The Spanish beamline SpLine gets its first scientific data

20-07-2005

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The multipurpose Spanish Collaborating Research Group (CRG) beamline at the ESRF, SpLine, got its first scientific data in June. Today, less than a month later, the SpLine team welcomes the first user to the experimental station. From now on, both Spanish users and also users from other nationalities can apply for beamLinea btime.

 

The main goal of SpLine, a bending magnet beamline, is to satisfy the needs of the Spanish Scientific Community with a broad range of interests crossing very different research areas. Due to this, it was decided to conceive SpLine as an interdisciplinary multipurpose beamline, which is mainly focused in Materials Science research. It consists of two branches, each equipped with its own focusing optics and experimental stations. Consequently, each branch can be operated simultaneously and independently from one another. One branch has facilities for high-resolution powder diffraction and X-ray absorption, whilst the other offers Single Crystal Diffraction, Surface Diffraction and X-Ray Photoelectron Spectroscopy. “The beamline has its own design, and 80% of its development has been done following its specific requirements”, explains the scientist in charge, Germán Castro.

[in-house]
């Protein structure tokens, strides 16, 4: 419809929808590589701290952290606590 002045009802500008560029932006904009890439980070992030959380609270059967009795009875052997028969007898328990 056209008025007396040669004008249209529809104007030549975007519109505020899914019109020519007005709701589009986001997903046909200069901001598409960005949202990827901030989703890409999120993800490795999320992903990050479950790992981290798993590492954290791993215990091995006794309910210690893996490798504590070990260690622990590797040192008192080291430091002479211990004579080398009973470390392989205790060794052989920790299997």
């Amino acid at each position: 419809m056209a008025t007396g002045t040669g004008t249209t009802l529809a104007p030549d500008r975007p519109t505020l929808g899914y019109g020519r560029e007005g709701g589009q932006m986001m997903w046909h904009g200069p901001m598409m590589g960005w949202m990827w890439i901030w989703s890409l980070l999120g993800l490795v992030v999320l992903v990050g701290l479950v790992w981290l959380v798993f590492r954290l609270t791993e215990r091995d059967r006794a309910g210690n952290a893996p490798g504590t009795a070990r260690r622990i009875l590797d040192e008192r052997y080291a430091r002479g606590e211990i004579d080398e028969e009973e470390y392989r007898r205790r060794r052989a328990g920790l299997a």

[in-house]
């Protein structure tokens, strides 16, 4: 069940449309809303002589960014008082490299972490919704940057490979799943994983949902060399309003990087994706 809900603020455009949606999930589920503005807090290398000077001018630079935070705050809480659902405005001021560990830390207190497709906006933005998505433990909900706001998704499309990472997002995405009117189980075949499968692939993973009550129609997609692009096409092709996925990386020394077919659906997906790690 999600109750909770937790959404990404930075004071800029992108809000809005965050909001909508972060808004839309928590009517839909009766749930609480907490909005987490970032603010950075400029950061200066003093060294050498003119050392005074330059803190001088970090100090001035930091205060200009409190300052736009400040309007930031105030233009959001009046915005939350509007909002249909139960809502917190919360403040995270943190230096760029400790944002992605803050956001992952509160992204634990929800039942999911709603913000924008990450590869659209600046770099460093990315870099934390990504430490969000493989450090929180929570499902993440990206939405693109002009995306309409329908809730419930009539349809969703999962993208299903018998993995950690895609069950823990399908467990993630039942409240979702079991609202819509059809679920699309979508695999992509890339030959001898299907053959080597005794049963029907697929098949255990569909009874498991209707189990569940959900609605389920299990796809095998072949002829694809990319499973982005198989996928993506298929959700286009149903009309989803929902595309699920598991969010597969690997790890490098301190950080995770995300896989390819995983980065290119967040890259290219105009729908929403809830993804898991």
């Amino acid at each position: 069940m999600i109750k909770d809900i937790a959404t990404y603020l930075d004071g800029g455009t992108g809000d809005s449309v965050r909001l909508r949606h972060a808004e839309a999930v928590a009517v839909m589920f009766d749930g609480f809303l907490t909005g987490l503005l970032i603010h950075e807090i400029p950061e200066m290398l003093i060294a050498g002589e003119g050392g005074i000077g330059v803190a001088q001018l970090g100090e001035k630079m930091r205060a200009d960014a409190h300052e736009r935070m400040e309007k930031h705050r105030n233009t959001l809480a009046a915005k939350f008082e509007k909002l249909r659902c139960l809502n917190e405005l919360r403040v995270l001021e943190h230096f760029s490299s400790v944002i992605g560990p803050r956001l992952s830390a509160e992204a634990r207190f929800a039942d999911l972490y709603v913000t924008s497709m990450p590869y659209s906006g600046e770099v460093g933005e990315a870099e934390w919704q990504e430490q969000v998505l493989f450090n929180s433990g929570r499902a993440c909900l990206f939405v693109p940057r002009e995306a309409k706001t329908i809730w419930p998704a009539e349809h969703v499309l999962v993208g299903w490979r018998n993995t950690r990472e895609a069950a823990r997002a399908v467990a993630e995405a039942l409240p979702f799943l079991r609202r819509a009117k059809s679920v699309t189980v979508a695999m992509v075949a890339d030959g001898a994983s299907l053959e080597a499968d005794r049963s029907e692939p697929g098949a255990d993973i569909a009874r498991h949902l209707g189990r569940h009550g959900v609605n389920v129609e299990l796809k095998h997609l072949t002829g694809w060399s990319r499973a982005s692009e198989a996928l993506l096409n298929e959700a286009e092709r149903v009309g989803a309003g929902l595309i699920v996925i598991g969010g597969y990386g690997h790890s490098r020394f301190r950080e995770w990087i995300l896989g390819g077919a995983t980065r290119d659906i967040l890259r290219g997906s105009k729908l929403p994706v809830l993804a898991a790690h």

The Ministry of Science and Education has recently appointed the Spanish National Research Council (Consejo Superior de Investigaciones Científicas) as the beamline manager. The CSIC is planning the creation of a research unit in Grenoble, which should respond to the administration needs for the appropriate management of this CRG. Therefore, the CSIC is creating a unit to deal with beamline management in order to cover the synchrotron radiation needs of the Spanish scientific community, speed up the administrative procedures and support the users. The vice-president of the CSIC, J.M. Fernández Labastida, visited the beamline last month, together with M. Martínez Ripoll, vice-chairman of international relations.

SpLine is one of the two Spanish beamlines at the ESRF. The other one, BM16, operational since 2003, is dedicated to Macromolecular Biology Research and in the future also to Small Angle Scattering. It is funded by the Spanish and the Catalan governments.